Long-term interest rates continue to creep up.
The interest rate on 10-year Treasuries is now 50 basis points higher than it stood at the start of the year. This rise coincided with a run-up in many commodity prices, leading some such as Capital Spectator to speculate that the Fed is losing the fight to persuade markets it can control inflation.
I commented earlier that the twenty-basis-point increase in ten-year yields in January and February did indeed seem to reflect concerns about rising inflation. However, the chart below updates those data on the 10-year nominal yield and inflation-insured TIPS yield. Since both the capital value and coupon of the latter are guaranteed to rise with the consumer price index, movements in TIPS yields cannot be due to inflation fears. Yet clearly nominal and inflation-adjusted yields have moved very much in tandem over the last month. The 30 basis point gain in long-term yields over that month certainly looks to me like a rise in real yields, not inflation concerns.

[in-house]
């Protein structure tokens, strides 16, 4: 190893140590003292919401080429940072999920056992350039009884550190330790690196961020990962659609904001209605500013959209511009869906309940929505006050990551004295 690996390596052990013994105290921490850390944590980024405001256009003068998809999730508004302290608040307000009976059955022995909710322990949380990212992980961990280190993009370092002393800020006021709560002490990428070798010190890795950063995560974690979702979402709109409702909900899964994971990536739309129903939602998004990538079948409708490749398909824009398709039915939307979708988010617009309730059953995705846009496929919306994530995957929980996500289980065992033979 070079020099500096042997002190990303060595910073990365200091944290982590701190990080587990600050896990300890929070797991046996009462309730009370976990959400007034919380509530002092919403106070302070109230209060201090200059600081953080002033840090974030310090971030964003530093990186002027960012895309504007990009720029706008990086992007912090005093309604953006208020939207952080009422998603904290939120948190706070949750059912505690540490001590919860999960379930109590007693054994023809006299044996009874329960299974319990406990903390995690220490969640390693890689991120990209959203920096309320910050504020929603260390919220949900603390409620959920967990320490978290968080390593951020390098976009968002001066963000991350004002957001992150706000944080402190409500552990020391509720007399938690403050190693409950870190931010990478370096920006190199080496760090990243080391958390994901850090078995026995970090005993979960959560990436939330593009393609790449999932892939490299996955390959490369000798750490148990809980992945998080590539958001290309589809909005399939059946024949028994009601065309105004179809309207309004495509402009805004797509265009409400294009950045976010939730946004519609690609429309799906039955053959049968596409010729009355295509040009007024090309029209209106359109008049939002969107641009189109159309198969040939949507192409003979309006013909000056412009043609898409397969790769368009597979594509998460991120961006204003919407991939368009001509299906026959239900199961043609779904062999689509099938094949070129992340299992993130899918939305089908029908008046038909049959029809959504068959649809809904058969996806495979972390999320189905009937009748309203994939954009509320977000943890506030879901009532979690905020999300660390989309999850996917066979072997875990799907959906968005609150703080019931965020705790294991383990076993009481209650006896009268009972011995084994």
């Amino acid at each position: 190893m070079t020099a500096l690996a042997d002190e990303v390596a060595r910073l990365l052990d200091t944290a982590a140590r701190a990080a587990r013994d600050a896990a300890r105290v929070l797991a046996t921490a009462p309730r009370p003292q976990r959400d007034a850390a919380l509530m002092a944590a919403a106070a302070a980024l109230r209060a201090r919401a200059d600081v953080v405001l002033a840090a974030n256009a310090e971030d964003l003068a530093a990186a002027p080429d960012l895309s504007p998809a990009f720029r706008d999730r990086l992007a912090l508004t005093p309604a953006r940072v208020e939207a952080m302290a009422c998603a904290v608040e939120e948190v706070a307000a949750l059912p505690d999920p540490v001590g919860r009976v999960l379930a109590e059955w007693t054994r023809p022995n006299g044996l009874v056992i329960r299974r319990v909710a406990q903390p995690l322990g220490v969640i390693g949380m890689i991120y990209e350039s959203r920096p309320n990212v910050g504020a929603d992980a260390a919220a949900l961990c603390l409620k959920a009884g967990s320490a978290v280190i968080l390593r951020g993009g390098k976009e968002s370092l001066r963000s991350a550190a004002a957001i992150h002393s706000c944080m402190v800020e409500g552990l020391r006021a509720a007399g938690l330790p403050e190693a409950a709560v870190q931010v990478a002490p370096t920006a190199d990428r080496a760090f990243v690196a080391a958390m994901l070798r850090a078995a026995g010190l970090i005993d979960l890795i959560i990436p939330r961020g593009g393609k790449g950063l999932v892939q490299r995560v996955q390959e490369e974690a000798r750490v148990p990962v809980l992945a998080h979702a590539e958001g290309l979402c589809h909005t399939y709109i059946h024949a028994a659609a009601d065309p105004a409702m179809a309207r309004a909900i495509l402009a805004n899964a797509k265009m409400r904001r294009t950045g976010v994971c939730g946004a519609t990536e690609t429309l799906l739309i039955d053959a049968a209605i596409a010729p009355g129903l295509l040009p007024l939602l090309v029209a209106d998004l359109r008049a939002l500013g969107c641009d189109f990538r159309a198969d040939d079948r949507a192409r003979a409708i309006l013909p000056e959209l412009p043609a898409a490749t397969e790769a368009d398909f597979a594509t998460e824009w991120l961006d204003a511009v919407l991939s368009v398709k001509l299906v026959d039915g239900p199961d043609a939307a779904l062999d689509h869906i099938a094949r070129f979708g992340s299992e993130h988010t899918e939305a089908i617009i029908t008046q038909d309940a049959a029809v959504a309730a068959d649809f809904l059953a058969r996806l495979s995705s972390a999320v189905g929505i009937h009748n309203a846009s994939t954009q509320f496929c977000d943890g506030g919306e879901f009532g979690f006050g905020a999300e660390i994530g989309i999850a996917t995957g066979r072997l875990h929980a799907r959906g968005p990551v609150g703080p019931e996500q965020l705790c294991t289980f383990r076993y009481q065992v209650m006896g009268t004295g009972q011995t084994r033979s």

It makes sense to look for a common factor behind the commodity bull market and the fixed-income bear market. What might that common factor be, if it indeed is not a concern about inflation? One possibility is that the market has revised its expectation of real economic growth upward. Stronger real growth would be a factor that would boost demand for both commodities and investment borrowing.
If so, is the market right about that forecast? A very strong value for first-quarter GDP growth is certainly something we might look for at this point. As for the rest of 2006, I’m not ready to jump on that bandwagon just yet.